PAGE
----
## Abstract

Despite fluctuations in embryo size within a species, the spatial gene expression pattern and hence the embryonic structure develop *in proportion* with embryo size, known as the scaling phenomenon. For morphogen induced patterning of gene expression, the positional information encoded in the morphogen profile is decoded by the downstream genetic network (the decoder). In this paper, we show that the requirement of scaling sets severe constraints on the geometric structure of the decoder, which in turn enables deduction of mutants’ behavior and extraction of regulation information without going into any molecular details. We demonstrate that the *Drosophila* gap gene system achieves scaling in the way consistent with our theory – the decoder geometry required by scaling correctly accounts for the observed gap gene expression pattern in nearly all maternal morphogen mutants. Furthermore, the regulation logic and the coding/decoding strategy of the gap gene system can also be revealed from the decoder geometry. Our work provides a general theoretical framework on a large class of problems where scaling output is induced by non-scaling input, as well as a unified understanding of scaling, mutants’ behavior and gene regulation for the *Drosophila* gap gene system.

## Introduction

In embryonic development, a cell must know its position in space in order to determine its fate. In the early embryo of *Drosophila* and many other cases, this positional information is encoded in a space-dependent signal like morphogen gradient^{1-3}. The decoder in the cell (usually a gene network) reads the local value of the signal to infer the cell’s spatial position and express the appropriate genes, as exemplified in the French-flag model^{1,4,5}.

Embryogenesis is under precise genetical regulation in general, but the overall embryo size is not. In long germ-band insects like the *Drosophila*, embryo size equals to the egg size, which is strongly affected by the environmental conditions such as temperature^{6}, oxygen level^{7}, etc. Therefore, the developmental program must be properly designed to ensure individuals of the same species develop in the same correct proportion regardless of the overall size change. Such scaling property is very common^{8-12} and especially so for *Drosophila*^{13-15}.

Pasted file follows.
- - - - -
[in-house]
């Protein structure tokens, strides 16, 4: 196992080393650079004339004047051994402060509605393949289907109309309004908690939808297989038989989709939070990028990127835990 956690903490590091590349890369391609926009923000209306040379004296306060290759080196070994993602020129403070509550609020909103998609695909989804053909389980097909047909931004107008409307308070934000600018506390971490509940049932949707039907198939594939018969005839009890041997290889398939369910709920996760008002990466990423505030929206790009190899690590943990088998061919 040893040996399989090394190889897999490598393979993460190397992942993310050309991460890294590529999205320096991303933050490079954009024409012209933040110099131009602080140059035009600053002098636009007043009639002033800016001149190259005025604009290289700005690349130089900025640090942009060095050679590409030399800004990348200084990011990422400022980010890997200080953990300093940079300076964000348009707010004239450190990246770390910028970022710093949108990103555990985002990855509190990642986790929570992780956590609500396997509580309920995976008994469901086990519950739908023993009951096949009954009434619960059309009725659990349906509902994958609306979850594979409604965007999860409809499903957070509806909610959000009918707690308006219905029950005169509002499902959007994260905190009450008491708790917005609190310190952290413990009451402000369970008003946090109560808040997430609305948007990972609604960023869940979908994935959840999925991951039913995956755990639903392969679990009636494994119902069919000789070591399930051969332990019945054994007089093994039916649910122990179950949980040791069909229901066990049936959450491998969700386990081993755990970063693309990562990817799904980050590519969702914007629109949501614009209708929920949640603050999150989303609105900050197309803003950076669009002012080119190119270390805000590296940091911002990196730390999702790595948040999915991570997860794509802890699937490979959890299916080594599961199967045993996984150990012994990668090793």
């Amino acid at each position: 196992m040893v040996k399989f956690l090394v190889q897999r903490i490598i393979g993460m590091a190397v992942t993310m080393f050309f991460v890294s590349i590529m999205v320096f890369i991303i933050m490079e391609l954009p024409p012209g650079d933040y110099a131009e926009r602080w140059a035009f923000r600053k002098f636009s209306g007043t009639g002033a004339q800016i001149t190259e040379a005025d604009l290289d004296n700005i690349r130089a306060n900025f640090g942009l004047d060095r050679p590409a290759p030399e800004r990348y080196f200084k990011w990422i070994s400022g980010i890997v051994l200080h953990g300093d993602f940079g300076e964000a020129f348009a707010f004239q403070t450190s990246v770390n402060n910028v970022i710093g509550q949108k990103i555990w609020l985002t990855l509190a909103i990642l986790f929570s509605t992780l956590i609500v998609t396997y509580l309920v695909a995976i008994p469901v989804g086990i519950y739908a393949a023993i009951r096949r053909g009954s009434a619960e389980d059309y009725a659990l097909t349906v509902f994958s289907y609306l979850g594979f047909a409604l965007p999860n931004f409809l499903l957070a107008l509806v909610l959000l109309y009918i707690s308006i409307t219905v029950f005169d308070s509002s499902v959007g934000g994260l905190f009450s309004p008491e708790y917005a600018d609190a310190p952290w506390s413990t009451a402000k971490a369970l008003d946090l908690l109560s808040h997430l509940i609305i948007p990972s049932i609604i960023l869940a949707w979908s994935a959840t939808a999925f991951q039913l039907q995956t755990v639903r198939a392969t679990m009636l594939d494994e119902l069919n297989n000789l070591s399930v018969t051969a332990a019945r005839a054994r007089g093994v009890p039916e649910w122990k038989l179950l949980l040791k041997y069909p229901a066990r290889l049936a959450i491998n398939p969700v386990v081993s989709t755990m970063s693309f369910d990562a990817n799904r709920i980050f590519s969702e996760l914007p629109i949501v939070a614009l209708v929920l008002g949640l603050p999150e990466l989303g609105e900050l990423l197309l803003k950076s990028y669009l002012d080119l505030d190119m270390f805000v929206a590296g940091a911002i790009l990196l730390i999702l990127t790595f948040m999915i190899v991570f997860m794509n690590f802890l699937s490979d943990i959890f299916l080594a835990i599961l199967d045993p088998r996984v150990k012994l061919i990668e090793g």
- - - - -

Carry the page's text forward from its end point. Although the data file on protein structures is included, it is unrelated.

However, for gene patterning guided by morphogens, scaling does not come by itself. A morphogen gradient is formed via diffusion and degradation. It has a decay length determined by the diffusion constant and the degradation rate, which are usually fixed independent of the embryo size. One solution is to introduce additional regulations to make the morphogen gradient scale by itself, i.e., being able to adjust its decay length according to the embryo size. This kind of strategy is adopted by systems like the *Xenopus* germ-layer specification^{16,17} and the *Drosophila* wing disc^{18-20} and dorsoventral axis patterning^{21}. For the *Drosophila* anterior-posterior (A-P) segmentation studied here, much effort has been devoted to measuring scaling property of the key morphogen Bicoid (Bcd)^{22-25}, but the results indicate that it has a fixed decay length instead of a scaling one.

Downstream of the maternal morphogens, the gaps are the first set of *Drosophila* A-P segmentation genes, whose expression pattern seems to scale with the embryo length almost perfectly. Evidence of scaling gap gene pattern is reported in WT embryos with natural length fluctuations^{22}, as well as in artificially selected fly lines with much larger and smaller embryos^{26}. In a recent experiment, scaling of the boundary positions of all four trunk gap genes (*hunchback* (*hb*), *Krüppel* (*Kr*), *knirps* (*kni*) and *giant* (*gt*)) are shown to largely preserve even when embryo length is artificially reduced by 30%^{25}. Although those results are far from perfect – the measured scaling error is around 3% embryo length, larger than the baseline noise in embryos of identical size^{27,28}, we believe that this 3% accuracy is enough to confirm the presence of scaling mechanism in the gap gene system, since the “null hypothesis” that gap gene simply follow the Bcd thresholds should give a scaling error of at least 10% (Fig. S7f, lower right panel). Therefore, although some subsequent refinements may still be possible, much of the scaling job is done at the gap gene stage by reading the non-scaling maternal morphogens.

There are many proposed mechanisms attempting to solve the gap genes scaling problem, e.g., amplitude correction or “partial scaling” of the morphogen Bcd gradient^{24,29,30}, decoding unsteady Bcd gradient^{31,32}, the dynamical “canalization” of the gap gene network^{33}, and positional error correction based on diffusion of the gap gene products^{34}. These studies provided much data and insights. Nonetheless, a comprehensive understanding that accounts for scaling throughout the entire embryo is still lacking, as well as predictions that can be validated systematically and experimentally.

Another valuable early idea is the bi-gradient model^{1,35,36} – if a second posterior gradient is present in addition to the anterior Bcd gradient, a cell can in principle have enough information to “compute” its relative position in the embryo. For historical reasons, the bi-gradient model is not well-developed (see SI-12) and remains largely a theoretical possibility for the gap gene case, though this idea that integrative decoding of two opposing gradients has been successfully applied and extended in a later work to vertebrate neural tube development^{37}.